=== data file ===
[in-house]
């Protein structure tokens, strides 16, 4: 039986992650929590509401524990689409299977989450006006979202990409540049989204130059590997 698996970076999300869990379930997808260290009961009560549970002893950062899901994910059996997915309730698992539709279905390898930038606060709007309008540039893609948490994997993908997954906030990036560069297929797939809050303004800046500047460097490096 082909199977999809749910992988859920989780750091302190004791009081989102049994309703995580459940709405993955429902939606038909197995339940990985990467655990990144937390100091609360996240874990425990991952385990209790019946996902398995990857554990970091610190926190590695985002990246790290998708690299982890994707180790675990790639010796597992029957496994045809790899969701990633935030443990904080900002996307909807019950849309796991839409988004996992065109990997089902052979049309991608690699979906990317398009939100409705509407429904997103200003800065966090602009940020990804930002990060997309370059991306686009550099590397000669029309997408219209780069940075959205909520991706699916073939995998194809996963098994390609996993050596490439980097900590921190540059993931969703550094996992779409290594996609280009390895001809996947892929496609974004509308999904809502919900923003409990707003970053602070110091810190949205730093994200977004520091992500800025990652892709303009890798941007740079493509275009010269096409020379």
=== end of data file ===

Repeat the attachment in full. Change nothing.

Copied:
[in-house]
């Protein structure tokens, strides 16, 4: 039986992650929590509401524990689409299977989450006006979202990409540049989204130059590997 698996970076999300869990379930997808260290009961009560549970002893950062899901994910059996997915309730698992539709279905390898930038606060709007309008540039893609948490994997993908997954906030990036560069297929797939809050303004800046500047460097490096 082909199977999809749910992988859920989780750091302190004791009081989102049994309703995580459940709405993955429902939606038909197995339940990985990467655990990144937390100091609360996240874990425990991952385990209790019946996902398995990857554990970091610190926190590695985002990246790290998708690299982890994707180790675990790639010796597992029957496994045809790899969701990633935030443990904080900002996307909807019950849309796991839409988004996992065109990997089902052979049309991608690699979906990317398009939100409705509407429904997103200003800065966090602009940020990804930002990060997309370059991306686009550099590397000669029309997408219209780069940075959205909520991706699916073939995998194809996963098994390609996993050596490439980097900590921190540059993931969703550094996992779409290594996609280009390895001809996947892929496609974004509308999904809502919900923003409990707003970053602070110091810190949205730093994200977004520091992500800025990652892709303009890798941007740079493509275009010269096409020379």